This week at Macquarie Island: 30 November 2018

Meet the skua family in the Met enclosure, and visit Secluded Beach

The growing Met family

One morning in mid-October, we of Team Met were surprised to learn that we'd be hosting a family of sub-Antarctic skuas in our instrument enclosure this year. Without fuss, fidgeting, or nest building, a female laid her two eggs within a few metres of our Stevenson Screen.

It’s made our visits to the instruments quite exciting.

In my experience skuas have a negative bias attached to their name. They’re bullies and predators, disillusioning countless expeditioners about the nature of nature. To be frank, their escapades belong in horror films. Our locals have turned the Met enclosure into a wasteland of bolus, bones and excrement. And they’re laying waste to our local creche of Gentoo chicks. And they swoop and intimidate us every day that we visit our instruments.

But the more time I spend watching the skuas, the more I appreciate them. As a species they have admirable traits that few other animals on Macca share.

Giant Petrels abandon their nests at the drop of a hat.

Elephant seal pups get washed out to sea, or abandoned by their mothers to starve, or squashed under overly enthusiastic bulls.

King penguins will watch with curiosity while another of their species is dismembered by predators.

Skuas on the other hand are brave, clever, and devoted parents. The chicks are independent and begin exploring from day one. The parents share the tasks of feeding and teaching the chicks: a few of us here have had the opportunity to see the adults deliberately tug-of-warring a morsel of flesh apart for the chicks to eat. They keep an attentive eye over their domain and warn the kids to hide while threatening any invaders. 

Seeing the Skua family care for each other, teach the chicks, and defend their space has certainly increased my esteem for them. 

There is a video of our skua chicks at https://youtu.be/7jW1Jt6cjLs

A nesting skua with first hatched chick nestling inside the Met enclosure on the ground directly behind the fence
Skua and chick nestled safely behind the fence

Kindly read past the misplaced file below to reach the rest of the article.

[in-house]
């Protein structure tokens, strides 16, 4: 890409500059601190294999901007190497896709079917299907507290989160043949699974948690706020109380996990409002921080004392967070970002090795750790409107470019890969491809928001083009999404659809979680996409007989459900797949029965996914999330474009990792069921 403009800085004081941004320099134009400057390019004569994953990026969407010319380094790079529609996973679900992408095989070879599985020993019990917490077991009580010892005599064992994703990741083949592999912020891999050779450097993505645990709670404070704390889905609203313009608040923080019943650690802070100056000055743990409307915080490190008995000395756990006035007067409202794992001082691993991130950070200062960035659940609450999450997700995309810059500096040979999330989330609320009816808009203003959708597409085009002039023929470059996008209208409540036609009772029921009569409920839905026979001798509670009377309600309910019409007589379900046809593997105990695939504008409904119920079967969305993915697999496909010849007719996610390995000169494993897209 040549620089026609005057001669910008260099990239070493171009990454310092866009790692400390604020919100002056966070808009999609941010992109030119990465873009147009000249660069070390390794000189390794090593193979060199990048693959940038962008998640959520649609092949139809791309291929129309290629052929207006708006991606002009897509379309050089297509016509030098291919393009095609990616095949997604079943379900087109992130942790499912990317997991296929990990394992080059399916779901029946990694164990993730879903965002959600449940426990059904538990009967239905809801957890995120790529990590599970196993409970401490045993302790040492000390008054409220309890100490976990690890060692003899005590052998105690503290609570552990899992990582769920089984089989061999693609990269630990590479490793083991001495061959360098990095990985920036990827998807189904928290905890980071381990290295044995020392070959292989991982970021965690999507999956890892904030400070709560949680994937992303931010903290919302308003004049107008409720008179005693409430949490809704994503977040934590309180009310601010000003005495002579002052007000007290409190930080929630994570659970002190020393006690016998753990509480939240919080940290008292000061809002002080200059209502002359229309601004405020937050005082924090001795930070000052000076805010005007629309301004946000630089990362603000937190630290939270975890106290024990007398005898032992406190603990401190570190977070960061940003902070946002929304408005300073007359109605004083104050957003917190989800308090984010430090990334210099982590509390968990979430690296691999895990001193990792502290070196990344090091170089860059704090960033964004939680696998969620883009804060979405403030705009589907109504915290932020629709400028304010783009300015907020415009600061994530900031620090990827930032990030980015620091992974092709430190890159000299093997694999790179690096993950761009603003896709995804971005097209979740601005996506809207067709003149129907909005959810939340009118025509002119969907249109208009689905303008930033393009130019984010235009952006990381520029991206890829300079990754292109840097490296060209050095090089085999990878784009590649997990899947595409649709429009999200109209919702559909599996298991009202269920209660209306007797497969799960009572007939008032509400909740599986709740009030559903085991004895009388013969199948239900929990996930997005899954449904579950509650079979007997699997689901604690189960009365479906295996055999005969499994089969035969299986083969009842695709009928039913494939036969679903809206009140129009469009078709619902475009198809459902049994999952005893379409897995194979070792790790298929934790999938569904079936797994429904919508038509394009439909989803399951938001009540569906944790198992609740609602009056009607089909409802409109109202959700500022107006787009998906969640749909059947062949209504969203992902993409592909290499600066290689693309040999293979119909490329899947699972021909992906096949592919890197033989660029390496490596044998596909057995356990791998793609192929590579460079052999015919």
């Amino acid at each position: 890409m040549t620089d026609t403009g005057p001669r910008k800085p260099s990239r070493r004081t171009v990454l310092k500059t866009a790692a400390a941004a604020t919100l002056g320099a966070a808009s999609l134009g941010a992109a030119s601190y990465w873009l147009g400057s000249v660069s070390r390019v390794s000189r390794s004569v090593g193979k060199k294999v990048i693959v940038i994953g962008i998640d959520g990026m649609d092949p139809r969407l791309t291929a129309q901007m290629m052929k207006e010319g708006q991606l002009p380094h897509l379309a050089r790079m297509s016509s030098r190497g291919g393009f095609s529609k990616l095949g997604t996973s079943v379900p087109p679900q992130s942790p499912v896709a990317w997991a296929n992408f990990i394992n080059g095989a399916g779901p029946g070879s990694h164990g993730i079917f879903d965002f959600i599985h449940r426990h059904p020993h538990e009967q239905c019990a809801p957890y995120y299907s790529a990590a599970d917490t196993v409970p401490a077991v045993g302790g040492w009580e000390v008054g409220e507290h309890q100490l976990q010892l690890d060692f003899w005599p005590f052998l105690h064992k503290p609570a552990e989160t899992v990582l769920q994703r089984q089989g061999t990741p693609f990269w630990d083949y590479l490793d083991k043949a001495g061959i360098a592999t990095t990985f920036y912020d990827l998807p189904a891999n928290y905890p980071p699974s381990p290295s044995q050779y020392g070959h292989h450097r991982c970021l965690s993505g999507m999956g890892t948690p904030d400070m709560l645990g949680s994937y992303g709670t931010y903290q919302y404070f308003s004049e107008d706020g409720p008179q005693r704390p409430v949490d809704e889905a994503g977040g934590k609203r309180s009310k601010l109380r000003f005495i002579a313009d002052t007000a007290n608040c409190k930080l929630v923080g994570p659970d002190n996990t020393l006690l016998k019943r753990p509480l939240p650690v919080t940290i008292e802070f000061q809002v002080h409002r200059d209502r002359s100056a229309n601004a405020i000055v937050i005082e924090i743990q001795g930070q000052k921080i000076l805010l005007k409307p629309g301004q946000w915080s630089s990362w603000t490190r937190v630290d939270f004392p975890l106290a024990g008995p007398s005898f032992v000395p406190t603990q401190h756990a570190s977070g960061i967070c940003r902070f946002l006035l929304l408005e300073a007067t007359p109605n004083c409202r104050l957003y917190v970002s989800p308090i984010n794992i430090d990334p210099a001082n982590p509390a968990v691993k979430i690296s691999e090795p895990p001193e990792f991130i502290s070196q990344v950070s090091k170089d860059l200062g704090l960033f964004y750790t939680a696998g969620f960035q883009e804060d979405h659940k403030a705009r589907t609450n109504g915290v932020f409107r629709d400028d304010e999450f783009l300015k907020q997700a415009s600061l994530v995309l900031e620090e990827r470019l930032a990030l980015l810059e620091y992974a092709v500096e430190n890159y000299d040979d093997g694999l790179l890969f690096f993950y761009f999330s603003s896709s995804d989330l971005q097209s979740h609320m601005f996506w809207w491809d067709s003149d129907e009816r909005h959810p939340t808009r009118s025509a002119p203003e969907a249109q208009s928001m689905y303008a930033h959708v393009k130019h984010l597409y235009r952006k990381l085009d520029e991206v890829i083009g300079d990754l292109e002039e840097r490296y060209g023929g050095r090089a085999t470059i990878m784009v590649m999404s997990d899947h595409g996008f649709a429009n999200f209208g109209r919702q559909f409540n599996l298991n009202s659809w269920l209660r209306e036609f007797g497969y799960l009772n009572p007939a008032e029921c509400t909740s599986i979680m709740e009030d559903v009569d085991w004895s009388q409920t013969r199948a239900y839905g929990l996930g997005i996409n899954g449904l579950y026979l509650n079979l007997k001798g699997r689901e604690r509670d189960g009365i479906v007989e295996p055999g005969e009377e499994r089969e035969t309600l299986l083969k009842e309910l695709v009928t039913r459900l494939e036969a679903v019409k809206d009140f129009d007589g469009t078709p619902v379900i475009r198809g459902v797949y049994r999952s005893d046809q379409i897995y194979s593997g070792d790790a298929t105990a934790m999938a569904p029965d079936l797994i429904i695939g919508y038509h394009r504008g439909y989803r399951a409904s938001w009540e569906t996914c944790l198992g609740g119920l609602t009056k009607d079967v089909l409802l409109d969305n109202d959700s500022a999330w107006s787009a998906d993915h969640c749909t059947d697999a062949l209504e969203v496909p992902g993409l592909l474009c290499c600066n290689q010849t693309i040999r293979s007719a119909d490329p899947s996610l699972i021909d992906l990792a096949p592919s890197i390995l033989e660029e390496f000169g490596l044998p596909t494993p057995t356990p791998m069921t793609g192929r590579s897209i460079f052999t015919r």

(Photo: Ali Dean)
Male skua showing his chick how to tear off bits of food from a regurgitated chunk
Male skua showing his chick how to tear off bits of food…
(Photo: Ali Dean)
The second egg in the grass nest - it hatched a day after the first
The second egg in the grass nest - it hatched a day…
(Photo: Vicki Heinrich)
One of the skua chicks exploring the soil thermometers with adult close by
One of the skua chicks exploring the soil thermometers
(Photo: Danielle McCarthy)
Skua family around the Stevenson screen in the Met enclosure
Skua family around the Stevenson screen
(Photo: Danielle McCarthy)
A skua chick wandering around the Met enclosure at Macca
One of the skua chicks wandering far and wide
(Photo: Vicki Heinrich)
A female skua sitting on her egg with the first chick nestled in the dry grass nearby
Family portrait
(Photo: Vicki Heinrich)

A visit to Secluded Beach

Secluded Beach on the east side of Wireless Hill is closed to visitors between 16th November and 30th September as this is the time when fur seals return to the island to raise young and hang out.

The fur seals on Macquarie Island were completely wiped out by sealers in the early 1800’s, an estimated 200,000 taken for their thick pelts. Since sealing stopped, the seals have gradually returned and are now breeding on the island again. Three species can be found in this area – the New Zealand fur seal (Arctocephalus forsteri), the Subantarctic fur seal (Arctocephalus tropicalis) and the Antarctic fur seal (Arctocephalus gazella).

We decided just before the Specially Managed Area (SMA) closed to pay a visit, and set out up Wireless Hill then down the ridge toward Totton Head along the marked track into Secluded Bay. Tucked away in the lee of the island, the beach is indeed a safe and sheltered place for fur seals and other seals / animals to breed.

Along with many ellie seal weaners and penguins, we found several small family groups of fur seals. The large upright males held territory and growled their intentions to would-be intruders. The much smaller svelte females lay sleeping, oblivious to the boundary issues. Luckily for us there were some early arrivals, a few new pups barely dry from birthing close to their mums. What a treat!

Proud looking Antarctic fur seal on the beach at Secluded Bay
Proud looking Antarctic fur seal on the beach at Secluded Bay
(Photo: Thomas Leoni)
A giant petrel chick now large enough to be left alone while its parents are out foraging for food
Giant petrel chick awaiting its next meal
(Photo: Thomas Leoni)
Female fur seal and pup - born while we watched at a distance
Female fur seal and pup - born while we watched at a…
(Photo: Thomas Leoni)
A male subantarctic seal with his distinctive two tone colour coat and mohawk
A male subantarctic seal with his distinctive two tone colour coat and…
(Photo: Thomas Leoni)
Female fur seal and pup on the beach at Secluded Bay
Female fur seal and pup
(Photo: Thomas Leoni)
A watchful female fur seal and pup
Watchful female fur seal and pup
(Photo: Thomas Leoni)
Tagged female fur seal with suckling pup on the beach at Secluded Bay
Tagged female fur seal with suckling pup
(Photo: Thomas Leoni)